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Kez Casey | Jun, 24 2016 | 2 Comments

Mazda has now unveiled its G-Vectoring Control system - a handling aid that aims to make racecar-like cornering precision something that every driver can enjoy.

Developed over an eight-year period, G-Vectoring Control (GVC) is a software system that detects steering inputs and slightly restricts engine torque output to shift vehicle weight forward slightly, adding more downforce to the front tyres.

That in turn leads to more direct handling and swifter reactions from the car which are interpreted more readily and accurately by the 'human body' - the driver - in control.

The system forms a part of Mazda’s Hashiri Yorokobi theory - the joy from driving, or more accurately "the fundamental thrill of pushing past our own biological performance envelope".

Essentially Mazda has taken a step back and above the engineering of its cars, and taken a closer look at how humans are engineered. Its research revealed that cars that react in a human-like way were easier and more enjoyable to control.

Every time a car moves - forwards, or to the side - occupants attempt to right themselves, keeping their heads upright, with a range of motions channeled through the muscles in the neck.

Mazda’s goal was to make the reactions of its vehicles match the anticipatory movements of the human body - that means faster reactions, but also smoother directional transitions.

The idea - a "minimum jerk theory" - is not unlike how human movement might be described, whereby the natural instinct is to smoothly control our actions.

Applying the process to an automotive application led Mazda to create GVC.

At the heart of the system it works from steering input; even a reaction of less than one degree is enough to prompt the system to alter the engine’s torque characteristics.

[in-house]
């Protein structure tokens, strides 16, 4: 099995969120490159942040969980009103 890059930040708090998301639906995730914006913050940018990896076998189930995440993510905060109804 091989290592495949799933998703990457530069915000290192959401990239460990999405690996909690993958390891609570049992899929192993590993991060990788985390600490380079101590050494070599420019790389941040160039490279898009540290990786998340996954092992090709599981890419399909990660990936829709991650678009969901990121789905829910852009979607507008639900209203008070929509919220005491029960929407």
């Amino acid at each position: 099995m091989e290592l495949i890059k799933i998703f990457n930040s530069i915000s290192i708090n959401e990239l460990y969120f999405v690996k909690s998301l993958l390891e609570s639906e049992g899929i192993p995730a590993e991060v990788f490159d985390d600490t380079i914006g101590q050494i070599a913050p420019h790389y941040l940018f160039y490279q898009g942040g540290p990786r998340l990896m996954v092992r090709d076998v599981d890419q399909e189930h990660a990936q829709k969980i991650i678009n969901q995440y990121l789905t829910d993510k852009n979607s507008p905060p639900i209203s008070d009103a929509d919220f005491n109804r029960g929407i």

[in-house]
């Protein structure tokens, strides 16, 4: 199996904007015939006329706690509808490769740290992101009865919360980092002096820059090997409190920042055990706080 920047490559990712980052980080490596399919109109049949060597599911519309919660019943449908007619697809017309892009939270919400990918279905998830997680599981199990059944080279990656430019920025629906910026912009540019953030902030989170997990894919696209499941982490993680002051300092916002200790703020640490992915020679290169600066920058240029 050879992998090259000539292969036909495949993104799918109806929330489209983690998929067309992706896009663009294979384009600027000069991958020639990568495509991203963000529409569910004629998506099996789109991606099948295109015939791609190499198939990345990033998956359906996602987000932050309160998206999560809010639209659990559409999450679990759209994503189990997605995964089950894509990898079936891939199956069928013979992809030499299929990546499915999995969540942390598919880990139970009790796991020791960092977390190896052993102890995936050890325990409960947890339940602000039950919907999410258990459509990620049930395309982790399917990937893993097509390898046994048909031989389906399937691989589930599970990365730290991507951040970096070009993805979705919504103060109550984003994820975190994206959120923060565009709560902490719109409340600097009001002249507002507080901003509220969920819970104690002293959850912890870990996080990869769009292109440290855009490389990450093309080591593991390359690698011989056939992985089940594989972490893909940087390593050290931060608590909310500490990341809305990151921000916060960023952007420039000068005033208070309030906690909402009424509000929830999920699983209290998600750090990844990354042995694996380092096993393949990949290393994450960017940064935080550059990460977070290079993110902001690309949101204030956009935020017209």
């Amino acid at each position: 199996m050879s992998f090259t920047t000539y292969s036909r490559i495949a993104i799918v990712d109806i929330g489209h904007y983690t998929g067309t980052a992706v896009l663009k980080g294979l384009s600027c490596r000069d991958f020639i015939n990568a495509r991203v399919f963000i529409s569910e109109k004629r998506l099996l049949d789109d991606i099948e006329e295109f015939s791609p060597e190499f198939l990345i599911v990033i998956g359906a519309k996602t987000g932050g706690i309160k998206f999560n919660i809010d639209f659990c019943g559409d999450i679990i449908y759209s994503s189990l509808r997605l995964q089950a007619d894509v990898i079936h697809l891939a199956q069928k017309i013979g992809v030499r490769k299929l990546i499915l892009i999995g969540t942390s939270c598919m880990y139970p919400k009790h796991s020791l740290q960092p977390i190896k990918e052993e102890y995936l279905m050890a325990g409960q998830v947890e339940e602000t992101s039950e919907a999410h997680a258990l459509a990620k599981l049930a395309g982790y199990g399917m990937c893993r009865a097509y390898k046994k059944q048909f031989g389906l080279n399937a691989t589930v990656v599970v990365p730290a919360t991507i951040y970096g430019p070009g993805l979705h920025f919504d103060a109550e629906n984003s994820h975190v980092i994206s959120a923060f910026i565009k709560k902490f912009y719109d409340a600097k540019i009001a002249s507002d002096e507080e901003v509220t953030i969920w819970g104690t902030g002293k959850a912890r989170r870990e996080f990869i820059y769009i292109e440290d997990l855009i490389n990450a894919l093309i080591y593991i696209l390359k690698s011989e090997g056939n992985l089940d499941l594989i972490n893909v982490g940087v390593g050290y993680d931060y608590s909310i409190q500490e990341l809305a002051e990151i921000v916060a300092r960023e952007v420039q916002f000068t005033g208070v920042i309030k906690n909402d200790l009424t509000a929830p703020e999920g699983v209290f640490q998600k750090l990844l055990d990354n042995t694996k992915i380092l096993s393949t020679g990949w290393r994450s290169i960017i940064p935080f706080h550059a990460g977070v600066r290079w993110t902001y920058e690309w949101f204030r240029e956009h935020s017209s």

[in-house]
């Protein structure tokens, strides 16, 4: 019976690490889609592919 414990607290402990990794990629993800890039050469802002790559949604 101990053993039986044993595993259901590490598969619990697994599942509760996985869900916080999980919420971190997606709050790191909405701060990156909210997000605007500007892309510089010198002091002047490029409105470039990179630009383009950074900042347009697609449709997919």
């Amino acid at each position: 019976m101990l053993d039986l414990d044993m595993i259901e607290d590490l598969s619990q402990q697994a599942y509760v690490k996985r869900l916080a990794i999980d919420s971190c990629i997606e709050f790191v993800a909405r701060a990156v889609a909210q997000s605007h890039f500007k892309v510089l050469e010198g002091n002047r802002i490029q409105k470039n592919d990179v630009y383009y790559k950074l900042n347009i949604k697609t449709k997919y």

The change is so minimal that vehicle occupants won’t notice it, but the result is more precise steering control with around 5kg of extra front wheel downforce added to stabilise the vehicle.

The time taken for a steering input to become a movement is thus reduced - it all happens in less than 50 milliseconds, and aligns the movement of the vehicle to the expected human reaction. So it irons out all those corrections we do mid-corner or even along a reasonable straight stretch of road.

The system works anytime the car has a throttle input, either from the driver or from cruise control, but doesn’t change how the car reacts 'off throttle', thanks to the weight having already been shifted forward.

GVC is also unrelated to, and independent of, electronic stability control, which will continue to operate on Mazda’s range as it has previously.

Mazda intends to include the system in all of its upcoming front, AWD, or rear-wheel-drive vehicles, however Mazda engineers were slightly less keen to point to the MX-5 as a recipient of GVC.

Although the system itself does not require any hardware changes to the vehicle (it is computer-driven), most models in the Mazda range will be given a slight revision to steering and suspension to better complement the GVC system’s behaviours.

Australian customers will first see GVC in the facelifted Mazda3, due to arrive before the end of this year. Mazda6 is the next likely candidate, with every model expected to receive the system in line with its respective update schedule.

MORE: Mazda News and Reviews

 
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